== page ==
Review - The Amazing Spider-Man
It's a bit late, but in honor of the Blu-Ray release of The Amazing Spider-Man, I present my thoughts on the rebooted franchise. Photonwavezero originally reviewed the film for us and his review pretty much scared me out of watching it theatrically. Now that it has hit Blu-ray, I decided to give it a go and here are my thoughts.
Hit the jump for my review.
Basically, I found The Amazing Spider-Man wholly boring. But before you leave this page in a fit of geek rage, let me explain...
To me, this movie isn't Spider-Man. It's a hyper-stylized version of the titular character. An "Ultimate" Spider-Man if you will. Marc Webb's The Amazing Spider-Man got more wrong than it got right. Something that was the exact opposite for Sam Raimi's Spider-Man. Where Sam Raimi's Spider-Man was a love letter to Stan Lee and his creation, Marc Webb's The Amazing Spider-Man feels more like a studio driven attempt to prove that they could do it better than Stan Lee and Steve Ditko did.
What didn't I like about The Amazing Spider-Man? Pretty much everything that I didn't like about Spider-Man 3:
1.) They butchered the storyline.
If it ain't broke, don't fix it. Sony was so desperate to hang on to the rights for Spidey that they rushed into making a reboot that nobody wanted, or needed. Then because they couldn't just rehash the original film, they were forced to completely warp the character's back story into something it never really was. Raimi's origin story was practically a carbon copy of the comics. If it ain't broke...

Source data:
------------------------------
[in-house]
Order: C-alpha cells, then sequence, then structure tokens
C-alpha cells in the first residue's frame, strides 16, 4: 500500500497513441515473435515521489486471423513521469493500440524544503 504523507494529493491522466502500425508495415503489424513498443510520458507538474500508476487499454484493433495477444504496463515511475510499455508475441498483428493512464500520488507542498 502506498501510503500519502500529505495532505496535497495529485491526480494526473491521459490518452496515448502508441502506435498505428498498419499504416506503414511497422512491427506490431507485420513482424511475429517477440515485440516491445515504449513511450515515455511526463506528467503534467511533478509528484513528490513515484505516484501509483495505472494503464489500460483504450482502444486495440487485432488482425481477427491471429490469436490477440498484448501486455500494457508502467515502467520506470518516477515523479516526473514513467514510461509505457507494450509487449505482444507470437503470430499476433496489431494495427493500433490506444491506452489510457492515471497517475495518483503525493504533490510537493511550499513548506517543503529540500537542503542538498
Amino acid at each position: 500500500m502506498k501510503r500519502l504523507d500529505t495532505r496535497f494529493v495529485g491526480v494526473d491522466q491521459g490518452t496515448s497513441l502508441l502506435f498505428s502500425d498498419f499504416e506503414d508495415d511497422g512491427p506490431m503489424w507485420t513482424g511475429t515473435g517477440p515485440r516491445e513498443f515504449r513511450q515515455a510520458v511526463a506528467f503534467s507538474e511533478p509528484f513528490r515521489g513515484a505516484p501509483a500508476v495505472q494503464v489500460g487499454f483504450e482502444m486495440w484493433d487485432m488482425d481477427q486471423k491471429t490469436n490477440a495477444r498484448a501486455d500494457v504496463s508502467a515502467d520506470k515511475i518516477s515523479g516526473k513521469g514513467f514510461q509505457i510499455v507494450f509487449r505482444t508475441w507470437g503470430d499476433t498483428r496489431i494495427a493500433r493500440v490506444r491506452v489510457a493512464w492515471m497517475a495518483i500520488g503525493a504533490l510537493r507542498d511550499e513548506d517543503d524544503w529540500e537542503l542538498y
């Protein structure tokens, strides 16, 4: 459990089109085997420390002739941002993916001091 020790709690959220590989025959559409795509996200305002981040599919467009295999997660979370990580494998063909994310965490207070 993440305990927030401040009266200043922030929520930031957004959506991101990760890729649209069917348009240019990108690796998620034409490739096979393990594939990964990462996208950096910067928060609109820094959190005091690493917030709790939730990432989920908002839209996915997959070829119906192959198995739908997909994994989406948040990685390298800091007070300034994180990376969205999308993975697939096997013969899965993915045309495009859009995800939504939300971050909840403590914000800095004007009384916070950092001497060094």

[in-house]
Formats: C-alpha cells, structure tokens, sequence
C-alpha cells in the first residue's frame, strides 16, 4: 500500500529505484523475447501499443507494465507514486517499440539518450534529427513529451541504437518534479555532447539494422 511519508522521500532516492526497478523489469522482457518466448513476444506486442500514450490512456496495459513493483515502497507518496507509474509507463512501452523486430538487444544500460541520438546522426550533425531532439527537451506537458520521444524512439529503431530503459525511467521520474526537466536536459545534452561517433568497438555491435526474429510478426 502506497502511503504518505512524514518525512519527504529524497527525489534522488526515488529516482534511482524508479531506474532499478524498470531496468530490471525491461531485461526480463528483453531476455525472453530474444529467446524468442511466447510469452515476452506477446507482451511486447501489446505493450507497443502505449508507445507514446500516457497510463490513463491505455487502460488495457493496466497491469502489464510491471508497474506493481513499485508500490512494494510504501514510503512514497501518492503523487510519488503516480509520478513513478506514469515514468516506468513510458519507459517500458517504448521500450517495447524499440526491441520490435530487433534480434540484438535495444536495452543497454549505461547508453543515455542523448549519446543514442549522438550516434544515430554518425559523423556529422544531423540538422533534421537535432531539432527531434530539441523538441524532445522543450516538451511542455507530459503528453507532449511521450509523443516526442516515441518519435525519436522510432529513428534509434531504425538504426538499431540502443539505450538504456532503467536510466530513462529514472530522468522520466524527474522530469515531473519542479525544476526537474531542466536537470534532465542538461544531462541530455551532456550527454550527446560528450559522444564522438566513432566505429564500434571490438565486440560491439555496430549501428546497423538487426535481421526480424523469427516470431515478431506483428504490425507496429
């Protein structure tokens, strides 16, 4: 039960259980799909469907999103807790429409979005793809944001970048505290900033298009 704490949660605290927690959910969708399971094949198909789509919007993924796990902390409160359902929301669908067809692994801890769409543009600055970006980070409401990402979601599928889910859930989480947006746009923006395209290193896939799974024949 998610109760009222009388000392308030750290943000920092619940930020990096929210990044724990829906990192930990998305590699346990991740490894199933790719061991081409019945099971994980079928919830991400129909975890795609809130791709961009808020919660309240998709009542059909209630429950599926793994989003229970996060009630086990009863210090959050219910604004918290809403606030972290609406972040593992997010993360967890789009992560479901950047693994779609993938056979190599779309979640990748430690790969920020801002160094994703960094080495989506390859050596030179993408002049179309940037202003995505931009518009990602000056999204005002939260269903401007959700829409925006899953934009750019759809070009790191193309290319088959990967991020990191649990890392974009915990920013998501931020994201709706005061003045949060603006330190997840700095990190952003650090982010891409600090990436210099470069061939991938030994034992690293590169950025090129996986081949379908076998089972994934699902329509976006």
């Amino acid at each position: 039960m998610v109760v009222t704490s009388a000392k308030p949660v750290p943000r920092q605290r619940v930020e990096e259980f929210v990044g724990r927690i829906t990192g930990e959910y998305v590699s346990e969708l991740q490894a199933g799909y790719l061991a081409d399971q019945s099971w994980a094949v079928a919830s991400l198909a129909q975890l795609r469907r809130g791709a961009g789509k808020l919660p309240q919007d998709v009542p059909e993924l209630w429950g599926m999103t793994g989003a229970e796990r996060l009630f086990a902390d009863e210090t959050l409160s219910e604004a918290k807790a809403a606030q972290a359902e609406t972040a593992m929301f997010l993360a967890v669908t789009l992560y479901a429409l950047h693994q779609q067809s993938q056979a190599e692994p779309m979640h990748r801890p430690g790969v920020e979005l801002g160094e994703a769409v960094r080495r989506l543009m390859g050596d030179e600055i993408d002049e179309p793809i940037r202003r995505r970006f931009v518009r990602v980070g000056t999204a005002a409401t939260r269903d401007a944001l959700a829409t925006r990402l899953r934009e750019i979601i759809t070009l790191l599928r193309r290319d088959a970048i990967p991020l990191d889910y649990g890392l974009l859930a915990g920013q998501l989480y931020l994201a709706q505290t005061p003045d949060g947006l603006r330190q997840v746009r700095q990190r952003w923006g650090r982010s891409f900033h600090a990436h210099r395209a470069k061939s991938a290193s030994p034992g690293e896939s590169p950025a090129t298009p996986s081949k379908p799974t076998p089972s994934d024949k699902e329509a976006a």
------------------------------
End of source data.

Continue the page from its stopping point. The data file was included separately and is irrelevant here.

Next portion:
2.) Peter Parker turned into an arrogant prick as opposed to wisecracking hero.
Seriously...listen to Peter Parker in TASM. Spider-Man is known for being a quick witted hero. But what TASM does is just plain dicky. Peter's quips are more insulting than smart-ass. Yes there is a difference and yes, TASM went SM3 in the arrogance department. Maybe it's just that Parker overall isn't as relatable of a character, I'm not sure, but he really seemed more of a dick than a funny man.
3.) Marc Webb didn't "get" Peter Parker.
The director Marc Webb said "the idea of what a nerd is has changed in 40 or 50 years. Nerds are running the world." and "What was important in those early comics was this notion that Peter Parker is an outsider and how we define that in a contemporary context." While I can't argue that Nerds rule the world, the idea of what a Nerd is has not changed that much since the 50's. A Nerd is NOT some skater boy with Edward Cullen hair, an air of confidence and enough teenage angst to make Kat Dennings blush. It's pretty much the same exact thing a Nerd was in the 50's...only without the sweater vest. This is why Raimi's SM had the better Parker. I'll take my Peter nerdy, not Twilighty with a skateboard.
4.) The villain was warped into something he never really was, both physically and psychologically.